One of the most clearcut use cases for Bitcoin is its unprecedented value for transferring large sums of value. As a censorship-resistant and decentralized network, transferring value between two parties is exceedingly faster, cheaper, and safer than traditional systems.
WhaleAlert consistently provides Twitter notifications of massive value transfers on the Bitcoin network that are continually jarring. While WhaleAlert does offer on-chain notifications for other networks including Ethereum and recently added XRP, Bitcoin retains a significant preference over the others for large value transfers.
Whale Numbers in October
So far in the first two weeks of October, the top 10 transactions — in the amount of BTC — on the Bitcoin network have accounted for 134,701 BTC, which is approximately $887,006,085. That number is only comprised of 10 transactions on the network, and they had an average fee of only $1.22.
Out of the top 10 transactions, the largest was 30,000 BTC (~ $197,550,000) which had a transaction fee of just $0.096. Out of the top 10 transactions, the smallest fee was $0.011 which was for a $46 million transfer. The largest fees were $3.29 for transaction amounts of $60 million, $53 million, and $48 million.
These numbers demonstrate one of the most obvious advantages of utilizing the Bitcoin network, large value transfers that settle in minutes. While this may seem out of touch with the mainstream — who will not be transacting in such large amounts — it represents the trust placed in the network for enormous sums of value. People not familiar with Bitcoin and other cryptocurrencies should see this as a huge improvement over the traditional financial system, due to the finality, removal of intermediaries, and low fees associated with such transactions.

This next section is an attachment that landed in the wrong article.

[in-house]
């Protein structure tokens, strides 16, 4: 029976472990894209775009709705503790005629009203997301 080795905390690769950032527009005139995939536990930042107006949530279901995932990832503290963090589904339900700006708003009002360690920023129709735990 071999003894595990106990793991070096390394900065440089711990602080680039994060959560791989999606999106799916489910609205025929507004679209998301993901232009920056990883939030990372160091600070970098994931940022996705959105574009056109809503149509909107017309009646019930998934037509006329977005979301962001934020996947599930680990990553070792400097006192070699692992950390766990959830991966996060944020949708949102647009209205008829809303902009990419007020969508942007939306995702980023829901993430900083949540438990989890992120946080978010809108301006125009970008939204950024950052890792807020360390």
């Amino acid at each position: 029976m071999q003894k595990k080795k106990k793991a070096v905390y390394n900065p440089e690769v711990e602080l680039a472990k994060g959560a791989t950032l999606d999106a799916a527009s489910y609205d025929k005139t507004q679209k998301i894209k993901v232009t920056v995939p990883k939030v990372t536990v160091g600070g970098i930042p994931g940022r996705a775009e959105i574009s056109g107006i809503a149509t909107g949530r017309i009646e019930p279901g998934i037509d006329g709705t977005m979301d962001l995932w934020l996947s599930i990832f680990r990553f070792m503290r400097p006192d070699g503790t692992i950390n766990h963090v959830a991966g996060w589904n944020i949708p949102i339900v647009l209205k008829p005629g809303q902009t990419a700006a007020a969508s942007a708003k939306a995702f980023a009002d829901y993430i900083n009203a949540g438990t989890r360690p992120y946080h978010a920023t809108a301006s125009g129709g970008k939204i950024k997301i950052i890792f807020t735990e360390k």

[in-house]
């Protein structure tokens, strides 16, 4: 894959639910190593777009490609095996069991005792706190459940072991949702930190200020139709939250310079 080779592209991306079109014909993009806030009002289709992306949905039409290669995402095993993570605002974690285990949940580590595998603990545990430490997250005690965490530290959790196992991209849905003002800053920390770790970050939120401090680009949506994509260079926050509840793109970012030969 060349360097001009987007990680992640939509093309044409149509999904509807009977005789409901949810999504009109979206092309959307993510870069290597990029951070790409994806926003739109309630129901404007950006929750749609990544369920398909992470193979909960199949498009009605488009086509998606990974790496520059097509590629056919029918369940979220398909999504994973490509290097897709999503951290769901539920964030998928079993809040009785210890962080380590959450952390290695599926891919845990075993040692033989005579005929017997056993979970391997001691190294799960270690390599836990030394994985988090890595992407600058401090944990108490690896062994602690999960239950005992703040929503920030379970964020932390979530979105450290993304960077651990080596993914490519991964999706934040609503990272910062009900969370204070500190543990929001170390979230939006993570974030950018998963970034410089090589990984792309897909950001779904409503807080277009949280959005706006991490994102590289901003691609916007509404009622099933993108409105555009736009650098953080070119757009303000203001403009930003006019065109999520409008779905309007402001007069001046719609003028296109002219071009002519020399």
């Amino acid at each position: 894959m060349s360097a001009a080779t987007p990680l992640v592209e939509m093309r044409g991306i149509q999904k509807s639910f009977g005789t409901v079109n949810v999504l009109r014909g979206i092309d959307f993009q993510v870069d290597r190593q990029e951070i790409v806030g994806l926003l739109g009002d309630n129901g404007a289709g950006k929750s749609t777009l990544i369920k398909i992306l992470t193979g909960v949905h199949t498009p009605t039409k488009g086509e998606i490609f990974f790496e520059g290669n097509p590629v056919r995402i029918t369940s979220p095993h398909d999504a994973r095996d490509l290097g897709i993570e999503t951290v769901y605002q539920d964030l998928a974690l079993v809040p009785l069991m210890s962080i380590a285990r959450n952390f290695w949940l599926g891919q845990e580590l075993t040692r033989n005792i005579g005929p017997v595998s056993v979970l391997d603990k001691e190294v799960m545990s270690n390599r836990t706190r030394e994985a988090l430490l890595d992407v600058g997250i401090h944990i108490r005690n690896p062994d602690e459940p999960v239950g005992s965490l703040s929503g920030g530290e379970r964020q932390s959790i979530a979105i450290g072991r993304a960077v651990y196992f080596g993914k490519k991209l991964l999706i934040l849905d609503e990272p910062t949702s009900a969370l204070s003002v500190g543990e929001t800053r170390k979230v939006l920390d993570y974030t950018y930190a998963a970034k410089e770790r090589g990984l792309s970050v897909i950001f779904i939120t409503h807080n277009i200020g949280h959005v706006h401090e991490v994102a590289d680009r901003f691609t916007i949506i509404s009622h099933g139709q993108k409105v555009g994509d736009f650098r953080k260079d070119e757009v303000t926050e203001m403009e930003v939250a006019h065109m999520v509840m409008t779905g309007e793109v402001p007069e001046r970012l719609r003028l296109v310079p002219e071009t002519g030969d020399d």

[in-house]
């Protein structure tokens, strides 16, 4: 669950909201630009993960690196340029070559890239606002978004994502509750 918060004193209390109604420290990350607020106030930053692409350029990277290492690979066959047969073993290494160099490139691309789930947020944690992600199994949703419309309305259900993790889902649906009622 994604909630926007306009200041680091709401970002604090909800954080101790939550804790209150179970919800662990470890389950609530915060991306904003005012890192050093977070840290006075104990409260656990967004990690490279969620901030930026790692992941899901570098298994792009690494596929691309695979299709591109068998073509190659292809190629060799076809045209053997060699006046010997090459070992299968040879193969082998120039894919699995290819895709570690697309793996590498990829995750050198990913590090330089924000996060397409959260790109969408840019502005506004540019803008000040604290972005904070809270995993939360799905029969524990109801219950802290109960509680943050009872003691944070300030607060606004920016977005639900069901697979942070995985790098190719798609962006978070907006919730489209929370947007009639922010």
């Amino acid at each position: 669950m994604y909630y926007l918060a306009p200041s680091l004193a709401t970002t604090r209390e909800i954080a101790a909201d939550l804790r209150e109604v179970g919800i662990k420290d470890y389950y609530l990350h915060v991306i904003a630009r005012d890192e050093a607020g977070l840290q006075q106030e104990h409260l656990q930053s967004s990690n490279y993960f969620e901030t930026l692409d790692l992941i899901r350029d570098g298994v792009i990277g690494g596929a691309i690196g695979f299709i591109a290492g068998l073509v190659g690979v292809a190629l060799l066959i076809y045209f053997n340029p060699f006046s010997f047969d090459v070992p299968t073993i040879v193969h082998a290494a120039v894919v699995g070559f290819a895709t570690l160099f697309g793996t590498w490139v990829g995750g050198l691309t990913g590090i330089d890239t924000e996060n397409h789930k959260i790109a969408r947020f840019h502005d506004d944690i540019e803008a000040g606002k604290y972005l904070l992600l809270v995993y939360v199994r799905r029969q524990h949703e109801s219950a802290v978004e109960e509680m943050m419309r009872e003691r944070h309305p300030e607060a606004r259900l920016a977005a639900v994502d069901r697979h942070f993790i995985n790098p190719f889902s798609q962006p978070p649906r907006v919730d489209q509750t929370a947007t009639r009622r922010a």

Comparatively, the largest transaction this month in BTC so far ($197,550,000) would take anywhere from 3 – 7 business days to clear (sometimes more) through an international bank wire. Further, the stated fee from the sending bank averages $40 in the U.S. and the hidden fees could reach thousands of dollars from the intermediary banks needed to help process the transfer.
Transfers through the legacy banking system are also subject to arbitrary delays and freezes. With Bitcoin, transactions are P2P and fully censorship-resistant. According to GoBitcoin, the cheapest 51 percent attack currently (accounting for hardware costs only) on the Bitcoin network would cost just under $10 billion, effectively making the network one of the most censorship-resistant systems in the world, if not the most.
There has never been a precedent for the secure and efficient value transfer offered by Bitcoin. The staggering amounts transferred with their associated low fees may be irrelevant at face value to many in the mainstream, but it is a vital gauge of the trust that people are placing in a financial network that exists entirely outside of the traditional financial system.